To the President of Congress, No. 53
Paris April 26th. 1780
At last, even the Morning Post, of the eighteenth of April, confesses, that1 the Memorial from the Empress of Russia to the States General, has dissipated all their golden dreams of an Alliance, with the Czarina. It was announced to us last Week, that a Russian Squadron had left Cronstad, with an Intention to sail to our Assistance, nay some of the public Papers went so far as to announce their Arrival at Plymouth, how sadly are we, now disappointed! instead of Alliance, we find her Czarish Majesty talks of Neutrality. So that at present it is pretty clear, that the various powers in Europe seem determined to stand off, and leave us to our fate.
In some confused Minutes of a debate in the House of Lords on the fourteenth of April, it is said that Lord Cambden expressed2 his Astonishment and regret at the Memorial from Russia, in which, contrary to the established Laws of Nations, the Empress insisted upon free Ships and free Goods: he pointed out, how injurious to the Country it must be, if neutral Vessels were permitted to supply our Enemies, whom we might blockade, with every thing they might want, and remarked, the Queen of the Seas was now deposed, and the Empress had taken possession of her Throne. In another Paper Lord Shelburne3 is represented remarking the very dangerous and alarming Situation they stand in with regard to their Wars and foreign Alliances: of the former, said his Lordship we have three, of the latter none; even the Empress of Russia, that great Potentate, who was constantly held out by the noble Lord in the green Ribbon, Lord Stormont4 to be our principal Ally, now shows to all Europe, by her late maritime Manifesto, what sort of an Ally She meant to be to England. The thought of that Manifesto made him shudder, when he first read it, particularly as he knew how this Country stood, in respect to other Powers, when Denmark must follow wherever Russia led, and when Sweeden was nearly at the Nod of France. Think of the probability of having the whole force of the Northern Powers against Us, already engaged in three Wars, and striving all we can to make a fourth with our old Friends and natural Allies, the States General.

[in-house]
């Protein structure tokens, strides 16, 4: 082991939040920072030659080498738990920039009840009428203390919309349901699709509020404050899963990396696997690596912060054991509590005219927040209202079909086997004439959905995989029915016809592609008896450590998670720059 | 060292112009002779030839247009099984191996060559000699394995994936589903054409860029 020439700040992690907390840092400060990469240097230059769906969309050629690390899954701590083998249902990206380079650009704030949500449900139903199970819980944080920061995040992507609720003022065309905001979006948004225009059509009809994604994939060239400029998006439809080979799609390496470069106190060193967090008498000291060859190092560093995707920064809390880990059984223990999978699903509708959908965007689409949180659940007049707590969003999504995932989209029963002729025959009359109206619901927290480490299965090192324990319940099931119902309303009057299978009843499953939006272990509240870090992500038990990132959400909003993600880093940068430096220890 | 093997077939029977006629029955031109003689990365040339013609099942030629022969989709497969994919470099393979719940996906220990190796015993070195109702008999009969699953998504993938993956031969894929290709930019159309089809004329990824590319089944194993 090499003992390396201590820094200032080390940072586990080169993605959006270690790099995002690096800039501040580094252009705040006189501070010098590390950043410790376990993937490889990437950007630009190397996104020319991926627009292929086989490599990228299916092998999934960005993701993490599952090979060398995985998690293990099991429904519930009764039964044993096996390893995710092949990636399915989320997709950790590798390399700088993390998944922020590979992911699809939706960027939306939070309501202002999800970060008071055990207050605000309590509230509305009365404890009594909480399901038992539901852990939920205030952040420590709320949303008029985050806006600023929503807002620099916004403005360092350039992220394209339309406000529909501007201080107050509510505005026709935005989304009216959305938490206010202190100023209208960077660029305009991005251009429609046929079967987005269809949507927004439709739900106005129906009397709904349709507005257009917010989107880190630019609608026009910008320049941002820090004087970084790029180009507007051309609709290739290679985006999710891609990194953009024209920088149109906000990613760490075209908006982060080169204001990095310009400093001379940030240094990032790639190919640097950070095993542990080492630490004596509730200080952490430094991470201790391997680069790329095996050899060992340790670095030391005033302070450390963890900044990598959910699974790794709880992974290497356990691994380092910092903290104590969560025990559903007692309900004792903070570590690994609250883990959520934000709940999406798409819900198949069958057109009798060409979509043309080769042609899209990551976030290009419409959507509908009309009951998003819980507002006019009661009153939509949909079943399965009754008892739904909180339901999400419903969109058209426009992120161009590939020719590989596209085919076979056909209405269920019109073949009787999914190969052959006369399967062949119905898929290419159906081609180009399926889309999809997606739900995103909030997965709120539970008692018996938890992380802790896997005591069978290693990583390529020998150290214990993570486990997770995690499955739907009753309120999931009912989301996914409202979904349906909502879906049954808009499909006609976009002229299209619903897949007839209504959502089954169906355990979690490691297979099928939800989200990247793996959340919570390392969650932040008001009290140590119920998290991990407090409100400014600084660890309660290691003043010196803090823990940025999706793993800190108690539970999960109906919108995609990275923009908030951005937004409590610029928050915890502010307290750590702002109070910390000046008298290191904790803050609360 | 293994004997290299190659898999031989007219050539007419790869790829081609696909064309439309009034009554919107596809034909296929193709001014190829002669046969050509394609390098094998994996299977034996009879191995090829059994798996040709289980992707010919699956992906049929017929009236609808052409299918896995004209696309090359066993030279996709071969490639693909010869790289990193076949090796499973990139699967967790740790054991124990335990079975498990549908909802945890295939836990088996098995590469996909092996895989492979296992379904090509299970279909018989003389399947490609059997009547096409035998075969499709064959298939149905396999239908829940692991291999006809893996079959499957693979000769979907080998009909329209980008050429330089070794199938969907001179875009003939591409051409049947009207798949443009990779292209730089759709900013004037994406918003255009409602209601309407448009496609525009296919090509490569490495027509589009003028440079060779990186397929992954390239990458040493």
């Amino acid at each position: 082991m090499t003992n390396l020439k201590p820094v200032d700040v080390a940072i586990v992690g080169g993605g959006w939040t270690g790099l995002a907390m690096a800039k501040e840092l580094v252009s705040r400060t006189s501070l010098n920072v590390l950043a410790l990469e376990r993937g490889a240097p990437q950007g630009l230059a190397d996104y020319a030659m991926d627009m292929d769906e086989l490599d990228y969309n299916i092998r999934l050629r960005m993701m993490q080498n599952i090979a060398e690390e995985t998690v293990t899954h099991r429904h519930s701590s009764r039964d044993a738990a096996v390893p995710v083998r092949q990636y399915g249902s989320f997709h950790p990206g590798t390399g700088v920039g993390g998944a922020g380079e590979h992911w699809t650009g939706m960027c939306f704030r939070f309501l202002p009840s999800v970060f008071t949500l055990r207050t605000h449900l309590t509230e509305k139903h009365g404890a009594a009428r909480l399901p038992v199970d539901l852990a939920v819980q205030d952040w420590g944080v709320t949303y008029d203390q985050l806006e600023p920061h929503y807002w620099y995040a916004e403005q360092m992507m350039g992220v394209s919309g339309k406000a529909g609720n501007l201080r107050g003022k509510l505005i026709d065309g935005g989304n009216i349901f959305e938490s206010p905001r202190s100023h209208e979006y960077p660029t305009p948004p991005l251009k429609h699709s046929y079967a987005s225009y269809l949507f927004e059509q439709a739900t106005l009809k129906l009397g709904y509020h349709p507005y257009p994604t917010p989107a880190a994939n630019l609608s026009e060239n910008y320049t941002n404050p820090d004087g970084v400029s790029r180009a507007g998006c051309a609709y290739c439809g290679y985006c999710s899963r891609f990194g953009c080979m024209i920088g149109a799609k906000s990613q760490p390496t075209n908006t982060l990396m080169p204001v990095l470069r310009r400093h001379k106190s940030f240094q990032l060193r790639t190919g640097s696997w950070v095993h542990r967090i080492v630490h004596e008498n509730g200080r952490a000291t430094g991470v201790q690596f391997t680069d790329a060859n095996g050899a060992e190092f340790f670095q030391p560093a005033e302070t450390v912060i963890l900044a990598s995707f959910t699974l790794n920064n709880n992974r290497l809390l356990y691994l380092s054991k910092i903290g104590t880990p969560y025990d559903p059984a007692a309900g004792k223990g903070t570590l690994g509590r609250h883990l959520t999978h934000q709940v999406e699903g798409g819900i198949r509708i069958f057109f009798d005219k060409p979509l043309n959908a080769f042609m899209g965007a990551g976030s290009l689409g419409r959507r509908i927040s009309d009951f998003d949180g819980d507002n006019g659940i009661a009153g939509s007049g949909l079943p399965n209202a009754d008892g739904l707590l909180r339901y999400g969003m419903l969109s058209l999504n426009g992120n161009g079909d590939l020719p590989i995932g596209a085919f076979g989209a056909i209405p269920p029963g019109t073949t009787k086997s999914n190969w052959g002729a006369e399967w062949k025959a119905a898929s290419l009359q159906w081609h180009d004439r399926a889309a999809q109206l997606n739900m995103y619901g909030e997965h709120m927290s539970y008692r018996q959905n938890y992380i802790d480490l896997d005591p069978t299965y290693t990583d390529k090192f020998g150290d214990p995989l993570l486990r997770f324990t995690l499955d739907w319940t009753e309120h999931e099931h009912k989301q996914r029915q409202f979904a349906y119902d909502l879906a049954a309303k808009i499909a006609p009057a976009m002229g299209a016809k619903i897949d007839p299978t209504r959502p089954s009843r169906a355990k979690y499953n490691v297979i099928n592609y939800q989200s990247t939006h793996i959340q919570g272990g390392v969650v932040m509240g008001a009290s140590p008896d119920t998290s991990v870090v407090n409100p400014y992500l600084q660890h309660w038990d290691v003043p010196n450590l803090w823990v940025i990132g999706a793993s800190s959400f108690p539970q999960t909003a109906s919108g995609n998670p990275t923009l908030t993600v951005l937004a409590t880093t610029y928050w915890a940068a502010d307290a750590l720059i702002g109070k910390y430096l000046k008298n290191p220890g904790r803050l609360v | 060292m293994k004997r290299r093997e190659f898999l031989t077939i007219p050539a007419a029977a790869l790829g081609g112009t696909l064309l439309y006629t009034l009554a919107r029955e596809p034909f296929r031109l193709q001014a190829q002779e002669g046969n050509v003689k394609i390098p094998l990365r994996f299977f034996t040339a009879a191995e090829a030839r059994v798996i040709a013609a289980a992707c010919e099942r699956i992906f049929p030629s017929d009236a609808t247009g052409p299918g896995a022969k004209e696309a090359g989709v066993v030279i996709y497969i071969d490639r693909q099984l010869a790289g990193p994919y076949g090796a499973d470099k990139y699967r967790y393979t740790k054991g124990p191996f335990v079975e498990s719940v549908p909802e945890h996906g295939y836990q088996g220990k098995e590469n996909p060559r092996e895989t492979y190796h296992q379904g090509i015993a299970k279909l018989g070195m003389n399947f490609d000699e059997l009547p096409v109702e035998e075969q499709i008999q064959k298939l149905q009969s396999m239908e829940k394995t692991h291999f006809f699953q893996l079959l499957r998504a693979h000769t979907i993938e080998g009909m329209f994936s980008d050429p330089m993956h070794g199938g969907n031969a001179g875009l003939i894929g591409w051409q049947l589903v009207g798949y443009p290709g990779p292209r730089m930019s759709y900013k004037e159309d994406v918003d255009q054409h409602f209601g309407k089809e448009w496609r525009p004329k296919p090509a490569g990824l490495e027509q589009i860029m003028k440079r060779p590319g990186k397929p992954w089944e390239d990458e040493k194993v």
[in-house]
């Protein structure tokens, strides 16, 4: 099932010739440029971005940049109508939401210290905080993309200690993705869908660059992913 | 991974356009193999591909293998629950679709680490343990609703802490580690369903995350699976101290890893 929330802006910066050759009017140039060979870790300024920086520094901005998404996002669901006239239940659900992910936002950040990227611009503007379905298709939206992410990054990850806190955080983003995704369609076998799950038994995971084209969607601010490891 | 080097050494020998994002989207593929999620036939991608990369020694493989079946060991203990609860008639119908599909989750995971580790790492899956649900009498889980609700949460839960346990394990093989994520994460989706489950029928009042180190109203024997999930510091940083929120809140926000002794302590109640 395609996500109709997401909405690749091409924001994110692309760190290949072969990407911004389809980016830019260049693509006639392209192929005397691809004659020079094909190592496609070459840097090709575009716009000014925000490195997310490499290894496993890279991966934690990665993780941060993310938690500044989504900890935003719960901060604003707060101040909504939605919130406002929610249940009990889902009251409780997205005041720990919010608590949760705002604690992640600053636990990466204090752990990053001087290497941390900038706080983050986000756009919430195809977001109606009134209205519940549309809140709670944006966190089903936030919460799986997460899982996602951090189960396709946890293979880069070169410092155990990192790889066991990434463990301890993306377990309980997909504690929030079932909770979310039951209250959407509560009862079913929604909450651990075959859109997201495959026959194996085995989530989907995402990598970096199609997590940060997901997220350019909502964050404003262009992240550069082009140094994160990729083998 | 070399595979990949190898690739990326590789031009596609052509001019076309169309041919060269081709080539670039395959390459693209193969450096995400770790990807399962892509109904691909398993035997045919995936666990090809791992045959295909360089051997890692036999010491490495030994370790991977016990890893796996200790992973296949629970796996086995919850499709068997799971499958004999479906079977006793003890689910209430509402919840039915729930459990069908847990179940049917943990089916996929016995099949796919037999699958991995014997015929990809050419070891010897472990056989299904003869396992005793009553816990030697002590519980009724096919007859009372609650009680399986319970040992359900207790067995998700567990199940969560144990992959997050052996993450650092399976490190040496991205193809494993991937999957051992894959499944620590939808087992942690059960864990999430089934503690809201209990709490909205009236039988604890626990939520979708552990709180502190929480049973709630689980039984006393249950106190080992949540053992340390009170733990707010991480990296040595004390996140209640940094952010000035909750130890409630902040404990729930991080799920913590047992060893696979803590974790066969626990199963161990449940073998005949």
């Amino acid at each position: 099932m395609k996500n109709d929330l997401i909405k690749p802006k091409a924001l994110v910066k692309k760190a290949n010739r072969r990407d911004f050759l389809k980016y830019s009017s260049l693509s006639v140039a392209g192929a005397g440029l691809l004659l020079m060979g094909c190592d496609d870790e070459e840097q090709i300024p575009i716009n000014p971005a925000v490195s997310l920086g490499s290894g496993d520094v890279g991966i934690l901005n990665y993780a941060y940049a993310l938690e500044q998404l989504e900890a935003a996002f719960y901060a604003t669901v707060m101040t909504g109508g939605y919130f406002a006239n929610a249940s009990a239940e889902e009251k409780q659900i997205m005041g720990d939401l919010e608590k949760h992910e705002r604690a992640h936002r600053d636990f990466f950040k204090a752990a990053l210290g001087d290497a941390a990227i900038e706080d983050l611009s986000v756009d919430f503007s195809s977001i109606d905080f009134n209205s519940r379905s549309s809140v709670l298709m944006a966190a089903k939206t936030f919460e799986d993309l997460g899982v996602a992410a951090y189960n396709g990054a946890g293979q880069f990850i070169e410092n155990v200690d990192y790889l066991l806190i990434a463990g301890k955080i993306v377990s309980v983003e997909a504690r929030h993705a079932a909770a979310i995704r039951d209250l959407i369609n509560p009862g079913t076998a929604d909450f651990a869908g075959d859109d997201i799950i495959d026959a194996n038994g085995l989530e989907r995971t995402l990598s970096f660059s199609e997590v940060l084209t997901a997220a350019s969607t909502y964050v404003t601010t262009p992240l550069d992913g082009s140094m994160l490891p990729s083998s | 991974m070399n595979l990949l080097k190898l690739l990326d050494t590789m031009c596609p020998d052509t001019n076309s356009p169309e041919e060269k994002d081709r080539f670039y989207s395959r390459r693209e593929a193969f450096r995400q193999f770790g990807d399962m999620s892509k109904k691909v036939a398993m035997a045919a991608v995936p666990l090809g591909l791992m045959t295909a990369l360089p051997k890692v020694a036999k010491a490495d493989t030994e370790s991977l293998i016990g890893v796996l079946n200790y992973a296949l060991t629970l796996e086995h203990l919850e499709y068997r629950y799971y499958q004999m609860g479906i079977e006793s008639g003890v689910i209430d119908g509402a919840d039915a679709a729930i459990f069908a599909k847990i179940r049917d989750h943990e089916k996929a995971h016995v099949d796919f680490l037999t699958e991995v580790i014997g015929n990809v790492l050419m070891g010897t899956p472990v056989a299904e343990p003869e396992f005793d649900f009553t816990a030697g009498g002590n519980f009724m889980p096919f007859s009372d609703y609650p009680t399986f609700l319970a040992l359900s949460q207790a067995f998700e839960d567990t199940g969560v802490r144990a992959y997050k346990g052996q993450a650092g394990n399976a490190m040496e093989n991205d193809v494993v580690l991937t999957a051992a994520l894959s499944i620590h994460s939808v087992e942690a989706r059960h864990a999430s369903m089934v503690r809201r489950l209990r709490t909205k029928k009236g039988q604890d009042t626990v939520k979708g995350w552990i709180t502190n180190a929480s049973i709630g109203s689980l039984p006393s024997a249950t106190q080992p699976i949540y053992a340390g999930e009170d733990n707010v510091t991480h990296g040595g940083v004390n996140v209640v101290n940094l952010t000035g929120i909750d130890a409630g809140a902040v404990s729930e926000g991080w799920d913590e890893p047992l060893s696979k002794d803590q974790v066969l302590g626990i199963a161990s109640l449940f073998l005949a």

There have appeared, few other Reflections, as yet, upon this great Event, the Russian declaration. Even Opposition seem afraid to lay it open, in all its Terms to the people. They repeat the Word Neutrality, Neutrality, but it is very [nearly]5 as decisive a determination against them, as a declaration of War would have been, perhaps more so, because now there is a probability that the maritime Powers will be unanimous, whereas in the other Case they might have been divided. It is very surprising that the Peace between Russia and the Turk, and that between the Emperor and the King of Prussia, in which the Empress of Russia took a part as decided and spirited, as She has upon this Occasion, in both of which Negotiations the British Ministry ought to have known that Russia and France, acted in perfect Concert,6 should not have earlier dissipated their golden Visions: but so it is: and so it has been. England, as Governor Pownal says, cannot or will not see.7